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Caribbean American Poet Lauren K Alleyne
Source: Poet’s Official Website (Photo by Erica Cavanagh)

My Poetry Corner May 2023 features the poem “Horror, Too, Has a Heartbeat” from the poetry collection Honeyfish by Lauren K. Alleyne, first published by Peepal Tree Press (UK, 2019). Born in the twin-island nation of Trinidad and Tobago, the poet arrived in the USA at eighteen years old after receiving a scholarship from St. Francis College in New York City, where she earned a Bachelor of Arts in English. She also earned a Masters Degree in English and Creative Writing from Iowa State University (2002) and a Master of Fine Arts Degree in Poetry from Cornell University (2006).

In 2022, the State Council of Higher Education for Virginia recognized Alleyne with an Outstanding Faculty Award for her work at James Madison University, where she serves as a professor of English and executive director of the Furious Flower Poetry Center. She currently resides in Harrisonburg, Virginia.

Honeyfish, her second collection of poetry, won the 2018 New Issues Press Green Rose Prize sponsored by Western Michigan University. In the first of three untitled sections of the collection, the poet-persona bears witness to the relentless horror of white oppression and murder of black bodies: Aaron Campbell (Oregon, 2010), Trayvon Martin (Florida, 2012), Tamir Rice (Ohio, 2014), Sandra Bland (Texas, 2015), Charleston mass shootings (South Carolina, 2015), and Charlottesville white supremacist protest (Virginia, 2017). In contrast to such violence, the elegies and poems of remembrance hold no malice. Instead, we experience the tender and painful images of the innocent lost.

In the poem “How to Watch Your Son Die,” we become a witness to the peeling away of personhood from the body: Watch his skin become a coffin / for his breath. Watch // his bones rise like phantoms / to haunt the twilight of his flesh… Watch as he breaks from himself / and becomes a body so quietly / your tears thunder against his cheek.

The poet-persona observes in “Killed Boy, Beautiful World,” How ruthless with beauty / the world seems, clouds / tumbling in streams of white… the news / of death and more death… Still, you want to hold on to it, / this life that breaks you again / and again.

We only ever wanted grace, say the nine victims of the Charleston mass shootings in the poem “Grace: A Lamentation.” We wanted to give the weird white boy / a place to rest his obvious angst…We wanted, / after all, to do right like the good / book says – to love the neighbor / and the stranger; to welcome both / greatest and least. We wanted only / the grace of our good, God-given lives.

In remembering Sandra Bland, the poet-persona asks in “Heaven?” Where / does a black girl’s love go / when her heart is snapped / shut like a cell door, the key / out of reach as any justice?  

The poet-persona struggles to reconcile with so much loss of innocence and of her own vulnerable position as a black Trinidadian-born poet in the Caribbean diaspora in America. In “Questions from the Rock” she asks: Who will sing you, wandering one, / island sprite?… Who will know your proper place / and how to number you among your ancestors? / Who will chant your passing until your spirit is safe / across the stars, drifting one – / and will you rest?

The featured poem “Horror, Too, Has a Heartbeat” comes from the book’s second section which dwells more on family and the poet’s immigrant experience. Divided into three verses, this poem is the first of three poems in the collection that fill the page from left to right margins. One gets the sense of density…like that of an impenetrable wall or barrier.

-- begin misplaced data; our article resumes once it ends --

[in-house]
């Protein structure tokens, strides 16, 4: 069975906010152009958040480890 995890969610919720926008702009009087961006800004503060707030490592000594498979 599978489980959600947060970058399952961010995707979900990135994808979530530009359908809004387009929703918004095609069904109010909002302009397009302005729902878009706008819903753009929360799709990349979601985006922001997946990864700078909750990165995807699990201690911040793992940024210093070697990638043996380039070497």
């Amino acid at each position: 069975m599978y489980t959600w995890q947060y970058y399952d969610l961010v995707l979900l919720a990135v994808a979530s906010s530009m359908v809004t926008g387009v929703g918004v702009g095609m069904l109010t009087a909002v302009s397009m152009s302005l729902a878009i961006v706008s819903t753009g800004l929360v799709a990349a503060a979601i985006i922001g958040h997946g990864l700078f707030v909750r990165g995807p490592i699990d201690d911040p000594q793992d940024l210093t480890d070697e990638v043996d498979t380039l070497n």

The first verse describes the portrait of the unnamed oppressor, referred to only as “they,” with whom we all, regardless of skin tone, share common spaces. As portrayed, any white individual may be a potential aggressor. Such is the horror for those living in black bodies.

They are students and pastors, doctors and teachers. They walk their dogs in parks, and plant perennials under backyard trees. They are runners, readers, car-lovers, coffee drinkers; they know how to pick a bottle of wine and the best cuts of meat… They hold the doors for us, give directions to strangers passing through town. With their broad or slender hands they touch us.

The second verse looks deeper into the (ancestral) origins and imagined realities of the oppressor. Like all humans, they, too, have hearts and dreams.

They call home the same cosmic nation of which we are all citizens; they, too, are émigrés to the countries of flesh. They are our neighbors. They are our kin. At night, they close their eyes and descend into the old country, confuse its formlessness for shadows… They wander the landscapes of mismatched realities, carrying their given or earned burdens. Sometimes the carrying kills them. Sometimes it kills us.

The third verse speaks of the horror born of centuries of anger, bitterness, despair, envy, hate, and resentment.

Love is like a language their tongues have forgotten how to move in. It lies in them, a trapped withering worm. Sometimes they pluck it out, crush its squirming under their boots… They press against the borders of us, ticking with despair or bitterness or hate. They want in. They want us to come out. With desperate and hungry hands, they reach for us.

My heart bleeds. Is there any defense against those who believe that one does not deserve to breathe the same air, or achieve more than they do, or rejoice in the simple things of life’s great goodness? May “the better angels” of our human nature prevail.

To read the complete featured poem “Horror, Too, Has a Heartbeat” and learn more about the Trinidadian-born poet Lauren K. Alleyne go to my Poetry Corner May 2023.